Sahi: 15 definitions
Sahi means something in Hinduism, Sanskrit, Buddhism, Pali, the history of ancient India, Marathi, Jainism, Prakrit, Hindi, biology. If you want to know the exact meaning, history, etymology or English translation of this term then check out the descriptions on this page. Add your comment or reference to a book if you want to contribute to this summary article.
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Sāhi (साहि) in Prakrit refers to a Shah [shāh], and represents one of the Arabic-Persian words mentioned in the Vividhatīrthakalpa by Jinaprabhasūri (13th century A.D.): an ancient text devoted to various Jaina holy places (tīrthas).—var. pātasāhi: cf. sv
Kavya (काव्य, kavya) refers to Sanskrit poetry, a popular ancient Indian tradition of literature. There have been many Sanskrit poets over the ages, hailing from ancient India and beyond. This topic includes mahakavya, or ‘epic poetry’ and natya, or ‘dramatic poetry’.
India history and geography
Ṣāhi (षाहि) is the name of a tribe mentioned in the Gupta inscriptions. The Gupta empire (r. 3rd-century CE), founded by Śrī Gupta, covered much of ancient India and embraced the Dharmic religions such as Hinduism, Buddhism and Jainism. These tribes (e.g., the Ṣāhis, latin: Shahis) migrated to places other than their original settlemenets and gave their names to the janapadas they settled. They replaced the old Vedic tribes in Punjab and Rajasthan though some of them are deemed as offshoots of the main tribe..Source: academia.edu: The Chronology of Ancient Gandhara and Bactria
It appears that the Hunas were the vassals of the Kushano-Sasanian kings and had only the title of “Shahi” (King) and not “Shahanushahi”(King of Kings). Inscriptions, Gilgit manuscripts and Kalhana’s Rajat arangini indicate that many Shahi kings reigned in North-western India (Kabul and Norhern Pakistan). Historians separated these Shahi kings into two categories, Patola Shahis and Kabul Shahis. But most of them had the title of “Shahi” starting from the reign of the Huna kings. Therefore, Kalhana refers to them only as Shahi kings. Therefore, it is probable that these Shahi kings belonged to the same lineage after Hunas.
Kalhana clearly records that Shahi kingdom collapsed after Trilochanapala due to invasion of Turushkas. Many princes of Shahi kingdom went to Kashmir and became the officials of Kashmir kings.Source: Cologne Digital Sanskrit Dictionaries: Indian Epigraphical Glossary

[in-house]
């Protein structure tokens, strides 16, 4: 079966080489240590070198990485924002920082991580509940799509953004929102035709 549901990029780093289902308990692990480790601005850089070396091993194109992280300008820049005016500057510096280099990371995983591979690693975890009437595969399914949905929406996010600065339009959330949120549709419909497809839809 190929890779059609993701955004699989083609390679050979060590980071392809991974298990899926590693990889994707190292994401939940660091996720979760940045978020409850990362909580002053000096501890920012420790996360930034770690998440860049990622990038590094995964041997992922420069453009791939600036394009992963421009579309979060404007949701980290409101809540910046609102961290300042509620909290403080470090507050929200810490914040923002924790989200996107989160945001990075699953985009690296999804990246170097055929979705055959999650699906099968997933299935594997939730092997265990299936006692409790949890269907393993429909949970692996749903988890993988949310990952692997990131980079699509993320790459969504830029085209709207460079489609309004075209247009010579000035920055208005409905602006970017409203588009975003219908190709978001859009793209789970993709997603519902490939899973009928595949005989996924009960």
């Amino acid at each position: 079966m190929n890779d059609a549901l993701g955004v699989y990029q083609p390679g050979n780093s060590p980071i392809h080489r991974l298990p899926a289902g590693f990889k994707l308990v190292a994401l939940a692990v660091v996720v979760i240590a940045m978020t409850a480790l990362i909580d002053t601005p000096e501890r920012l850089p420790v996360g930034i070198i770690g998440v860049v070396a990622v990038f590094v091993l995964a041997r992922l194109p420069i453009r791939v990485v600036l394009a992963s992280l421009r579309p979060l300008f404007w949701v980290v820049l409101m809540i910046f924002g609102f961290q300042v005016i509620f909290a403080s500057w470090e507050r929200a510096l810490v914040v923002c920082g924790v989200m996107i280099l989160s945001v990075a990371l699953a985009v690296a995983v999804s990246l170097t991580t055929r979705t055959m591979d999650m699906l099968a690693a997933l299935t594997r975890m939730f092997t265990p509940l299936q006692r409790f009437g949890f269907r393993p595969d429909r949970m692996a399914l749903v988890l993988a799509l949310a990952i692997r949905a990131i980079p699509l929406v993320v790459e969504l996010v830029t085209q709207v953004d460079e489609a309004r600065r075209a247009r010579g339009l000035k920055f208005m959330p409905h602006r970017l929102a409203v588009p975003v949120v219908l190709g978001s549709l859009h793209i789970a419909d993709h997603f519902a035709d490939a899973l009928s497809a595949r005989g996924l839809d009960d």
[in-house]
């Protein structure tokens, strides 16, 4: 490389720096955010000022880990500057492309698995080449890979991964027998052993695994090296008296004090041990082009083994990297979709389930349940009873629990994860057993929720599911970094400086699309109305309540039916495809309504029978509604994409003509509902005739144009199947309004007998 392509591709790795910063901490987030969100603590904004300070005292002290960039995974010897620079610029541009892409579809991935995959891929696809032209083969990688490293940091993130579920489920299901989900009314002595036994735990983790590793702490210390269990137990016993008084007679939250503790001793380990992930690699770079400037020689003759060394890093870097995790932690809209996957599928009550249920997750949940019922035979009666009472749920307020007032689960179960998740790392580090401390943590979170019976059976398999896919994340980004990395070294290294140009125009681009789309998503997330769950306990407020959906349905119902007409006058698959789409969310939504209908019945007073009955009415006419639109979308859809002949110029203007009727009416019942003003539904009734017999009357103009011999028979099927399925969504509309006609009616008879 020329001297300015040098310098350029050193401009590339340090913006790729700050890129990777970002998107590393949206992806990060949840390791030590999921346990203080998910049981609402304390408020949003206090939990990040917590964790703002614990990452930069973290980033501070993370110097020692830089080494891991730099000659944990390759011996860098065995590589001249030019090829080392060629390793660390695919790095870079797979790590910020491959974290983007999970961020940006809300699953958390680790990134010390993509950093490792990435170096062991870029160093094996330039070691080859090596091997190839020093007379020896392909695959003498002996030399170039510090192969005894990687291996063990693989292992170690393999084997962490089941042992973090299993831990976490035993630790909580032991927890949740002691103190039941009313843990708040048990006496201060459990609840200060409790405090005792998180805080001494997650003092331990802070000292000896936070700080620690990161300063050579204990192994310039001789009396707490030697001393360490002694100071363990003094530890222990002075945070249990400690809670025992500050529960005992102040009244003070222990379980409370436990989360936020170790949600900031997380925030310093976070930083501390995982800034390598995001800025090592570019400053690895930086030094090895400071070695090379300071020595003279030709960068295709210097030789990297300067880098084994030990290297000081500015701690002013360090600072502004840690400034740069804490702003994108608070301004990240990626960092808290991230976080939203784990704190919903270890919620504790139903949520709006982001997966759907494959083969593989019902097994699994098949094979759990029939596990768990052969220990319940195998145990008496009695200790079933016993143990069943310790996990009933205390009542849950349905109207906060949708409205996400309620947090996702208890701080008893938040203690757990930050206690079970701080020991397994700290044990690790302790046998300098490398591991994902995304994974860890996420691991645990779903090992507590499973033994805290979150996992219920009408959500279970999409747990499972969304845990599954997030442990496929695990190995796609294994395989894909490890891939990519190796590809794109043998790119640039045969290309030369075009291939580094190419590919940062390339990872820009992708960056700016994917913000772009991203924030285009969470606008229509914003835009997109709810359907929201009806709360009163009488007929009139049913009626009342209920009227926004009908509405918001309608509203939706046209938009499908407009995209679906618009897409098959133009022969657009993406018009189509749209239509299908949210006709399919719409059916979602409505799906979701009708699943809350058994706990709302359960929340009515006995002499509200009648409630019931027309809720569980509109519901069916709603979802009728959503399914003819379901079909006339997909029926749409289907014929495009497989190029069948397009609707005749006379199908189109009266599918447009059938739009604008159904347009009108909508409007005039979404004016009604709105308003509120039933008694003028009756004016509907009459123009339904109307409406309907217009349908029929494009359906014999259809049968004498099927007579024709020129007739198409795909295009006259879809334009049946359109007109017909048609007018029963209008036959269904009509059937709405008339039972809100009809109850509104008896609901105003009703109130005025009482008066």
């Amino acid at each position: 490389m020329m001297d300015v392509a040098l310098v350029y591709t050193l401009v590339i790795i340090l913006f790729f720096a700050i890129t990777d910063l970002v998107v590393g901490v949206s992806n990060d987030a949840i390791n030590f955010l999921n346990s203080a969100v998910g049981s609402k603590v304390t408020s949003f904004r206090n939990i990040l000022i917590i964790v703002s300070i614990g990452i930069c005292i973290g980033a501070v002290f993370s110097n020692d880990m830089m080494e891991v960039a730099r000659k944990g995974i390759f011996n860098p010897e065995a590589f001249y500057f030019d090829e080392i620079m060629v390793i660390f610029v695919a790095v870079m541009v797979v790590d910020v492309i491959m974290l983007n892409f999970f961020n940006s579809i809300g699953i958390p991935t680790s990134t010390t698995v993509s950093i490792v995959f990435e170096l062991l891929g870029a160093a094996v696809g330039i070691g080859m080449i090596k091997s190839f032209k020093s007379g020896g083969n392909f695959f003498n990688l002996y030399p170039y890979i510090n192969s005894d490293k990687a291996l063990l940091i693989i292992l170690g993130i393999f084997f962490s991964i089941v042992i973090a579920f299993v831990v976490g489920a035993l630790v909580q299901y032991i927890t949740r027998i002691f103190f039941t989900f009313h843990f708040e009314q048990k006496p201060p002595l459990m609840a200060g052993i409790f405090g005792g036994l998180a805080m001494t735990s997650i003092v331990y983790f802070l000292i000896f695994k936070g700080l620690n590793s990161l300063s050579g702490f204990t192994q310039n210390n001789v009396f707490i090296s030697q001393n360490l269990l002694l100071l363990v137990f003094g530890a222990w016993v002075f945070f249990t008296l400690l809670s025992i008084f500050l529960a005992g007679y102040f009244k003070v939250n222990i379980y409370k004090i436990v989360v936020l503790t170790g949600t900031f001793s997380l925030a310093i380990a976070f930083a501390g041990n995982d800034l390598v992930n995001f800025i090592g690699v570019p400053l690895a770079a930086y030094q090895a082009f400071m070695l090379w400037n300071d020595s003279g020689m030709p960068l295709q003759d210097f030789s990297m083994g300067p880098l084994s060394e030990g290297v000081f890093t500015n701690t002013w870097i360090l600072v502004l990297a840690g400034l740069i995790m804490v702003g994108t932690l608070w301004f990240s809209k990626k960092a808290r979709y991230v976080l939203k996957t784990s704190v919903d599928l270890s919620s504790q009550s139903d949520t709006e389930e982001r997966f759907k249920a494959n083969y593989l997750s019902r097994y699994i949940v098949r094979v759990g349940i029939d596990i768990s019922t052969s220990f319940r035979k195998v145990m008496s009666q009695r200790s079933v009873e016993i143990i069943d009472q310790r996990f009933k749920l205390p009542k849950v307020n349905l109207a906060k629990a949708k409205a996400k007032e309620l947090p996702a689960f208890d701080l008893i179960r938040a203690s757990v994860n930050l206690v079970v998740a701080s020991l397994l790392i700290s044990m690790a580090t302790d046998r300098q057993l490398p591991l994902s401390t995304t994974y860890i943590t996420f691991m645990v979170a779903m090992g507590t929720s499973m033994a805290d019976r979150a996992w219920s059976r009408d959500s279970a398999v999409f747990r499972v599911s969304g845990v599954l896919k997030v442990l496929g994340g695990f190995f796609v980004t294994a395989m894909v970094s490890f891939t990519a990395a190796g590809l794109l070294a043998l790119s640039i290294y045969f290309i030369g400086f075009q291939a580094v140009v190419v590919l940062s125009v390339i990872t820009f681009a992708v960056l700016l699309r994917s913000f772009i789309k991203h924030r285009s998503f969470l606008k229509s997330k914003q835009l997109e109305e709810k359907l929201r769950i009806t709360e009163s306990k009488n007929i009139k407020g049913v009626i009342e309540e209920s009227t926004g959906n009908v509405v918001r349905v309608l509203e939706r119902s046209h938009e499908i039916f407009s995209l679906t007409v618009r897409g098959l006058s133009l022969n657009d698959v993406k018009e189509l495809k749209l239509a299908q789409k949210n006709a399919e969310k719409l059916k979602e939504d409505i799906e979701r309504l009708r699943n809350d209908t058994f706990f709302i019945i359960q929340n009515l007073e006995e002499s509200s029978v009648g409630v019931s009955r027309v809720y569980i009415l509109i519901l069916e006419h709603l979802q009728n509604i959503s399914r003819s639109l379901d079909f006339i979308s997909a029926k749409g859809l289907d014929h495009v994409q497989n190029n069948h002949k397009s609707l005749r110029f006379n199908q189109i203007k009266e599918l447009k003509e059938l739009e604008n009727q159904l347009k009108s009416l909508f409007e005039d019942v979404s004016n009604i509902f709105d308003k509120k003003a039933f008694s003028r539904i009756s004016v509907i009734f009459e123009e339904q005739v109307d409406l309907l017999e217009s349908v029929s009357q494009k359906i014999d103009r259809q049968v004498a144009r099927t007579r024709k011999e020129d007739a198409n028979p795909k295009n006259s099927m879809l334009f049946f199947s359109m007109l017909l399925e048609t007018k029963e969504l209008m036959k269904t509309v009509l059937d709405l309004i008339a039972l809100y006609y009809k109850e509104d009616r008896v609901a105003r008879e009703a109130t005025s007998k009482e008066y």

Sāhi.—(IE 8-2; EI 30; LL), same as Persian Shāh, Old Persian Kshāyathiya; royal title used by some Indian rulers of foreign origin. Note: sāhi is defined in the “Indian epigraphical glossary” as it can be found on ancient inscriptions commonly written in Sanskrit, Prakrit or Dravidian languages.
See also (synonyms): Śāhī.
The history of India traces the identification of countries, villages, towns and other regions of India, as well as mythology, zoology, royal dynasties, rulers, tribes, local festivities and traditions and regional languages. Ancient India enjoyed religious freedom and encourages the path of Dharma, a concept common to Buddhism, Hinduism, and Jainism.
Biology (plants and animals)
Sahi in Pakistan is the name of a plant defined with Rhazya stricta in various botanical sources. This page contains potential references in Ayurveda, modern medicine, and other folk traditions or local practices.
Example references for further research on medicinal uses or toxicity (see latin names for full list):
· Annales des Sciences Naturelles, Botanique (1835)
If you are looking for specific details regarding Sahi, for example diet and recipes, extract dosage, side effects, pregnancy safety, health benefits, chemical composition, have a look at these references.
This sections includes definitions from the five kingdoms of living things: Animals, Plants, Fungi, Protists and Monera. It will include both the official binomial nomenclature (scientific names usually in Latin) as well as regional spellings and variants.
Languages of India and abroad
sahi : (aor. of sahati) bore; endured.
Pali is the language of the Tipiṭaka, which is the sacred canon of Theravāda Buddhism and contains much of the Buddha’s speech. Closeley related to Sanskrit, both languages are used interchangeably between religions.
sahī (सही).—f ( A) The same with saī in its first sense, and with saī ind.
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sāhī (साही).—ind (sāhā Six.) The term used in multiplying unity by six. Ex. ēkē sāhī sāhā. 2 (Poetry.) Six. Ex. kāmakrōdhādi sāhī jaṇa || adhikā- dhika mājilē ||.Source: DDSA: The Aryabhusan school dictionary, Marathi-English
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sahī (सही).—f Signature.
Marathi is an Indo-European language having over 70 million native speakers people in (predominantly) Maharashtra India. Marathi, like many other Indo-Aryan languages, evolved from early forms of Prakrit, which itself is a subset of Sanskrit, one of the most ancient languages of the world.